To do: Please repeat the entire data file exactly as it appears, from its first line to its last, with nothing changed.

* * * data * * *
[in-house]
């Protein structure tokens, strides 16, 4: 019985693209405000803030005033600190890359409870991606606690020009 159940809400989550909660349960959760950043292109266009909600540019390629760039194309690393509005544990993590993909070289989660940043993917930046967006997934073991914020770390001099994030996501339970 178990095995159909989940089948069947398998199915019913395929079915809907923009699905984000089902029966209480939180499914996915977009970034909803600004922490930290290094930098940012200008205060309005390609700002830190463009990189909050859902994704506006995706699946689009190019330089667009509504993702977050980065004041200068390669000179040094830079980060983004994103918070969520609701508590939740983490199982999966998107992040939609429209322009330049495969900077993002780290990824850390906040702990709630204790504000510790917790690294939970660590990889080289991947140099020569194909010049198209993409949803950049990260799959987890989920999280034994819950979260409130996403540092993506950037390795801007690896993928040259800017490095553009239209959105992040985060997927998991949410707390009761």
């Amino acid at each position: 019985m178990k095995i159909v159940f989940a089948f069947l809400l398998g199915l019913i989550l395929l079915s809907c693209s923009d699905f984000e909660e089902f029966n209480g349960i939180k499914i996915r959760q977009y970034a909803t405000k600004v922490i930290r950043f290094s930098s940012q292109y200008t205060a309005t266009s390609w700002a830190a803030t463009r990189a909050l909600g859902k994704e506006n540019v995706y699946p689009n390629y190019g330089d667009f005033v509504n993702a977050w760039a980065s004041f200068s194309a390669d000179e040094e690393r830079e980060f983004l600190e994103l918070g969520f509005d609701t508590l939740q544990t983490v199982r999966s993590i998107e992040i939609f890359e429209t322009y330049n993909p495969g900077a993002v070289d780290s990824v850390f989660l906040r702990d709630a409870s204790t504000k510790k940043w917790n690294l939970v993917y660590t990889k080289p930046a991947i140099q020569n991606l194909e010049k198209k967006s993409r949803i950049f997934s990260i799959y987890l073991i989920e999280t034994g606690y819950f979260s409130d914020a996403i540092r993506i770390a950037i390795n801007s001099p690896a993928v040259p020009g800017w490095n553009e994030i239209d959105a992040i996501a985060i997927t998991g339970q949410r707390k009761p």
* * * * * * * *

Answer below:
[in-house]
């Protein structure tokens, strides 16, 4: 019985693209405000803030005033600190890359409870991606606690020009 159940809400989550909660349960959760950043292109266009909600540019390629760039194309690393509005544990993590993909070289989660940043993917930046967006997934073991914020770390001099994030996501339970 178990095995159909989940089948069947398998199915019913395929079915809907923009699905984000089902029966209480939180499914996915977009970034909803600004922490930290290094930098940012200008205060309005390609700002830190463009990189909050859902994704506006995706699946689009190019330089667009509504993702977050980065004041200068390669000179040094830079980060983004994103918070969520609701508590939740983490199982999966998107992040939609429209322009330049495969900077993002780290990824850390906040702990709630204790504000510790917790690294939970660590990889080289991947140099020569194909010049198209993409949803950049990260799959987890989920999280034994819950979260409130996403540092993506950037390795801007690896993928040259800017490095553009239209959105992040985060997927998991949410707390009761």
């Amino acid at each position: 019985m178990k095995i159909v159940f989940a089948f069947l809400l398998g199915l019913i989550l395929l079915s809907c693209s923009d699905f984000e909660e089902f029966n209480g349960i939180k499914i996915r959760q977009y970034a909803t405000k600004v922490i930290r950043f290094s930098s940012q292109y200008t205060a309005t266009s390609w700002a830190a803030t463009r990189a909050l909600g859902k994704e506006n540019v995706y699946p689009n390629y190019g330089d667009f005033v509504n993702a977050w760039a980065s004041f200068s194309a390669d000179e040094e690393r830079e980060f983004l600190e994103l918070g969520f509005d609701t508590l939740q544990t983490v199982r999966s993590i998107e992040i939609f890359e429209t322009y330049n993909p495969g900077a993002v070289d780290s990824v850390f989660l906040r702990d709630a409870s204790t504000k510790k940043w917790n690294l939970v993917y660590t990889k080289p930046a991947i140099q020569n991606l194909e010049k198209k967006s993409r949803i950049f997934s990260i799959y987890l073991i989920e999280t034994g606690y819950f979260s409130d914020a996403i540092r993506i770390a950037i390795n801007s001099p690896a993928v040259p020009g800017w490095n553009e994030i239209d959105a992040i996501a985060i997927t998991g339970q949410r707390k009761p």